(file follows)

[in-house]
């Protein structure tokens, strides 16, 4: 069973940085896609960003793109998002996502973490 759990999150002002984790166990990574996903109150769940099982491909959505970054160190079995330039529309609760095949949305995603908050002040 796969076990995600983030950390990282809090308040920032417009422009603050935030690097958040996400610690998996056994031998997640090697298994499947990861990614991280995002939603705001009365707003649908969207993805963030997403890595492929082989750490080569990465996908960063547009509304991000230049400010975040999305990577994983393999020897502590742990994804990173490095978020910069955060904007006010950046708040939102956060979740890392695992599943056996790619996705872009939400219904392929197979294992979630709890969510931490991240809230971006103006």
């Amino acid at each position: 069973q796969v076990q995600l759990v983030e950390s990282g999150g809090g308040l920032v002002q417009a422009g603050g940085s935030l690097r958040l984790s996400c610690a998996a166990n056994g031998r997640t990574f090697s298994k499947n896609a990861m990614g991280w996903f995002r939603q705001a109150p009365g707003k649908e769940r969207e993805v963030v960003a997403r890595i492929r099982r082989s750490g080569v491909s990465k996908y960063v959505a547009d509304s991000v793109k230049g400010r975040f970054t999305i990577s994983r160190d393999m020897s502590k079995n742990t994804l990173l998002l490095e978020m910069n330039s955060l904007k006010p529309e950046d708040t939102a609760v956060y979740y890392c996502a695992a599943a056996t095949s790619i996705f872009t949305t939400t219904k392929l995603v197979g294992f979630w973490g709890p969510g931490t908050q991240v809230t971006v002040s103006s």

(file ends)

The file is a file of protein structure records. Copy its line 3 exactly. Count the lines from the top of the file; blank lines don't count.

């Amino acid at each position: 069973q796969v076990q995600l759990v983030e950390s990282g999150g809090g308040l920032v002002q417009a422009g603050g940085s935030l690097r958040l984790s996400c610690a998996a166990n056994g031998r997640t990574f090697s298994k499947n896609a990861m990614g991280w996903f995002r939603q705001a109150p009365g707003k649908e769940r969207e993805v963030v960003a997403r890595i492929r099982r082989s750490g080569v491909s990465k996908y960063v959505a547009d509304s991000v793109k230049g400010r975040f970054t999305i990577s994983r160190d393999m020897s502590k079995n742990t994804l990173l998002l490095e978020m910069n330039s955060l904007k006010p529309e950046d708040t939102a609760v956060y979740y890392c996502a695992a599943a056996t095949s790619i996705f872009t949305t939400t219904k392929l995603v197979g294992f979630w973490g709890p969510g931490t908050q991240v809230t971006v002040s103006s």